AUGUSTA, GA - Guan Tianlang, the 14-year-old phenom from China who had become the biggest story at the Masters after his 73 on Thursday, was a few minutes away from completing another solid round.
He had hit a good shot up the hill onto the 17th green, about 15 feet left of the hole for a birdie that would have put him in good position to qualify for the weekend.
As Guan approached the green, however, he was stopped by John Paramor, a rules official from the European Tour. An animated conversation ensued, with Paramor using several hand gestures to make his point. By the time Guan arrived at the green to mark his ball, he learned he had been assessed a one-stroke penalty for slow play.
As a result, Guan finished at 4 over par for 36 holes and was in danger of missing the cut most of the afternoon, hovering just outside the line. But with tough scoring conditions and some bad luck befalling the leaders on the closing holes, Guan made the weekend by virtue of the 10-shot rule.
"This isn't going to end up pretty, I don't think," playing partner and two-time Masters champion Ben Crenshaw said. "I'm sick. I'm sick for him. He's 14 years old, we're playing - when you get the wind blowing out here, believe me, you're going to change your mind a lot. I'm sorry, I'm a player. But it is not easy to get around this golf course the way it's set up for two days.
"I'm so sorry this happened."
Guan, a deliberate player anyway, told ESPN his routine was slowed by the wind, which howled through Augusta National on Friday afternoon and caused him to switch clubs on the 17th hole, which followed a warning just one hole before.
"I respect the decision," Guan told ESPN. "If I can make (the cut) I would be really happy for it, but if I didn't make it, it's still a great week."
Guan masterfully chipped and putted his way through the tough conditions Friday, finishing his round with 11 consecutive pars (except for the one-stroke penalty) - including a near hole-out birdie from the front bunker on No. 18.
And slow-play penalties are not at all commonplace, especially in major championships. There have been only three, the last one handed out in a major was at the 2010 PGA Championship. The Masters has no record of handing out a slow-play penatly.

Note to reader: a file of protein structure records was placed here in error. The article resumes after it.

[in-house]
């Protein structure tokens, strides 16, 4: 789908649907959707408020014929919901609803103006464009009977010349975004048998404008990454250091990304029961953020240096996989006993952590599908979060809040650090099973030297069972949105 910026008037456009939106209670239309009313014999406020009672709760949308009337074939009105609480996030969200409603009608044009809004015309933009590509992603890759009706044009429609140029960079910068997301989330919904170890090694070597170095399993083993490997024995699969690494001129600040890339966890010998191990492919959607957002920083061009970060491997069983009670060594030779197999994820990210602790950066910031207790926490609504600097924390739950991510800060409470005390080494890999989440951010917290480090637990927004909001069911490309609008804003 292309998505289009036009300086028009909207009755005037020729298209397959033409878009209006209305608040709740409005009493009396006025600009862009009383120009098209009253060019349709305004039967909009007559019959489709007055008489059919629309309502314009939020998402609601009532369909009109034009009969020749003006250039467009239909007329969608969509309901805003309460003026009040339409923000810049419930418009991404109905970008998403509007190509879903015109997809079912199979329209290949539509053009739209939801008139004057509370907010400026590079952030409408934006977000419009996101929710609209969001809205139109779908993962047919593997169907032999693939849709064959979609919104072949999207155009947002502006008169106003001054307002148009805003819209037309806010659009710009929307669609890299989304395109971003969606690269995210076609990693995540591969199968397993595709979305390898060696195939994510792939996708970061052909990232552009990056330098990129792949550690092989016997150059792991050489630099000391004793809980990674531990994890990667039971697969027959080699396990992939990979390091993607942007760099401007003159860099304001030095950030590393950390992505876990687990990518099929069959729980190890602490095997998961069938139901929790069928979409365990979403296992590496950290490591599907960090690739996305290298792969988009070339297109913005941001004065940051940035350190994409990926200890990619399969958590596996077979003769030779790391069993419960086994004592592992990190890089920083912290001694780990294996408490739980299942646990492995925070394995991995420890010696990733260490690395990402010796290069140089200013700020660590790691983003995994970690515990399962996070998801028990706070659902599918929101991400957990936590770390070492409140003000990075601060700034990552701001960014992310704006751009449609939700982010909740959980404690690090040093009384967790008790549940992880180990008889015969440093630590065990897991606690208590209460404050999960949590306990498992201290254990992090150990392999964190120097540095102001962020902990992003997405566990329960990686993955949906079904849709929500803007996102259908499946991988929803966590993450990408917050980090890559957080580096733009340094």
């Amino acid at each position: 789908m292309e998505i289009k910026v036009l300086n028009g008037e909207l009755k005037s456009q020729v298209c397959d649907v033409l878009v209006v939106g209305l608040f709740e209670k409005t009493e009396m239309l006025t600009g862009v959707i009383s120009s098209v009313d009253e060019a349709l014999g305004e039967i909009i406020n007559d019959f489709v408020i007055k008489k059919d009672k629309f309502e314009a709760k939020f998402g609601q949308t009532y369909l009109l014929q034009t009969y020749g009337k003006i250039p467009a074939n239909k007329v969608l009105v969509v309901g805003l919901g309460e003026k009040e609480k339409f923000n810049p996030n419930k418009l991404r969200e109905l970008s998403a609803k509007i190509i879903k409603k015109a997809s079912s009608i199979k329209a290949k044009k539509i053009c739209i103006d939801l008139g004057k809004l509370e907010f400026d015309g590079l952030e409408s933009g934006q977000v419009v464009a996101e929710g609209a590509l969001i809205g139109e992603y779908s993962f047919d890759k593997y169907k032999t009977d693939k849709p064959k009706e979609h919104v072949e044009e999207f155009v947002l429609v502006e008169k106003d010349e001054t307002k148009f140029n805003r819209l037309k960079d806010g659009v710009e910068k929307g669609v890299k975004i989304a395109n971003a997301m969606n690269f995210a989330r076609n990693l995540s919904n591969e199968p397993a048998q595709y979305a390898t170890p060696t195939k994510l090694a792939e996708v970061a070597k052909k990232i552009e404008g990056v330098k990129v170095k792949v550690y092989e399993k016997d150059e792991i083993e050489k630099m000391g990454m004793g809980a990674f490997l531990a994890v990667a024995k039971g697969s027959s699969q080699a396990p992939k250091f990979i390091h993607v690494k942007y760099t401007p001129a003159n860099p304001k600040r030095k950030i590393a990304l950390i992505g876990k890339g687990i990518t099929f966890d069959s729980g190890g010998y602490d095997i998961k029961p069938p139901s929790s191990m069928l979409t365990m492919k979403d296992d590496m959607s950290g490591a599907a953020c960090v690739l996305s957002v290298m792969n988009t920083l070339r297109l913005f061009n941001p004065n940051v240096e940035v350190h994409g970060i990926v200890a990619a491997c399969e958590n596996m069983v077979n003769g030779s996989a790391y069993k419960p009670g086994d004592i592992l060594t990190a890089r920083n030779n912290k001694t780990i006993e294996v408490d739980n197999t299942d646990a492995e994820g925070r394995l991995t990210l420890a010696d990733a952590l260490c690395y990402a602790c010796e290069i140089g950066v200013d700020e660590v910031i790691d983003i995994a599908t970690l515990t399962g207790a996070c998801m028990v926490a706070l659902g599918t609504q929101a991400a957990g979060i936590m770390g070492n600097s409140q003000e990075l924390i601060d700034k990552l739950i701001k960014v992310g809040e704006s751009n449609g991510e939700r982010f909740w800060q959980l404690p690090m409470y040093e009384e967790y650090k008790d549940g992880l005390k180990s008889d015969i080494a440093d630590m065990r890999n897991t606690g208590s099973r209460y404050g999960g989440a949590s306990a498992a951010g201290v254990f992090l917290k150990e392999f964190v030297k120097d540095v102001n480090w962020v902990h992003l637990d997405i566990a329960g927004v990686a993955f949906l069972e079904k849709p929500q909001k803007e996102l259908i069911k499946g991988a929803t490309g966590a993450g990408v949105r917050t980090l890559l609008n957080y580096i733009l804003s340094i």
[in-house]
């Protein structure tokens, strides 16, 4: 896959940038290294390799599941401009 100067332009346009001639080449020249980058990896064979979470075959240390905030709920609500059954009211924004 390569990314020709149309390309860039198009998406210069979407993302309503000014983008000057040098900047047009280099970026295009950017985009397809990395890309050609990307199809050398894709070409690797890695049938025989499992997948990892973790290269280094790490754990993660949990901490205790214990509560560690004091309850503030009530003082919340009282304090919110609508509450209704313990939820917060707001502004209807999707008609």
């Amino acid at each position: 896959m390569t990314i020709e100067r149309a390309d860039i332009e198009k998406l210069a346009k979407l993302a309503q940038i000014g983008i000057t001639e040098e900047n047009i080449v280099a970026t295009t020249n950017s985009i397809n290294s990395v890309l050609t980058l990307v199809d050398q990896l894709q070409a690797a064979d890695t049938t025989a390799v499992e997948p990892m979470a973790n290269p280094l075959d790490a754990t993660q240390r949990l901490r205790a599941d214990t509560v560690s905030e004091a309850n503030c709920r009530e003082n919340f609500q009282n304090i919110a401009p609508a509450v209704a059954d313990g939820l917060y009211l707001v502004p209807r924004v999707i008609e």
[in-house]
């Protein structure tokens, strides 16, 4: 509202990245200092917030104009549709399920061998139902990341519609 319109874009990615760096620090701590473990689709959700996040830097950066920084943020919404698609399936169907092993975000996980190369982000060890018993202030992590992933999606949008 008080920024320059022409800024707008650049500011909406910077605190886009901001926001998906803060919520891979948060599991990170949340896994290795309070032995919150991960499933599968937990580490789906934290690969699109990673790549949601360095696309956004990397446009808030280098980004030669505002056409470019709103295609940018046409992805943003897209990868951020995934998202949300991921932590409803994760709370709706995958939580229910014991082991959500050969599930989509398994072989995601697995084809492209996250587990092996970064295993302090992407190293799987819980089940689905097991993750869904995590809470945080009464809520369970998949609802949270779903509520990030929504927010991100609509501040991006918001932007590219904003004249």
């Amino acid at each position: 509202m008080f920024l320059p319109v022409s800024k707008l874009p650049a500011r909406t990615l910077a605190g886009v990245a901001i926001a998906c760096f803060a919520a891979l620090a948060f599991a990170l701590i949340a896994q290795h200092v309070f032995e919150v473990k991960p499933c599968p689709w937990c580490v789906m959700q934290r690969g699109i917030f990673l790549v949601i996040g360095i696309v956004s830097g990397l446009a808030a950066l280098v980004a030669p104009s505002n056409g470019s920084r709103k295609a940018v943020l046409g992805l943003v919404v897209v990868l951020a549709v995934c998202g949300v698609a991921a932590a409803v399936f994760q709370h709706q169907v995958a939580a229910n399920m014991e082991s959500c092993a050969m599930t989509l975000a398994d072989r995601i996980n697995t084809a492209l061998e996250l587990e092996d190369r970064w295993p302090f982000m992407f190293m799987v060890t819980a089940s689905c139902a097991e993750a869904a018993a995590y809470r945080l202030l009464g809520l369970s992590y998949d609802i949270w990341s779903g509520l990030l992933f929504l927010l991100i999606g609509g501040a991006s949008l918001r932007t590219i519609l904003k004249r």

So on the surface, it would seem odd that Paramor chose that moment - on the 17th green, with a 14-year old - to draw a line in the sand.
Paramor, however, defended the decision, saying Guan received a warning on the 10th green and was advised on the 12th tee that he would be clocked before every shot. Guan was given a bad time on his second shot on 13, Paramor said, and warned again walking to the 17th tee.
Asked if he had to make the call, Paramor said: "I feel that every time I go out. That's my job. That's what I do."
According to an official statement from Competition Committee chairman Fred Riley, Guan was penalized when he exceeded the 40-second limit on the 17th hole "by a considerable margin."
Asked if Guan should have gotten a little bit of a break because he's a 14-year old, Paramor responded: "No, it's the Masters."
Guan qualified for the Masters by winning the Asia-Pacific Amateur, becoming the youngest player to ever compete in the event. Other players seemed to have sympathy for him.
"I watched him on TV (Thursday), he didn't look to be noticeably slow," Lee Westwood said. "And he's a youngster just learning the game and it's his first professional tournament, it seems a little bit harsh to me, yeah. He probably learned to play slowly after watching us professional golfers on TV, so why should we be surprised?"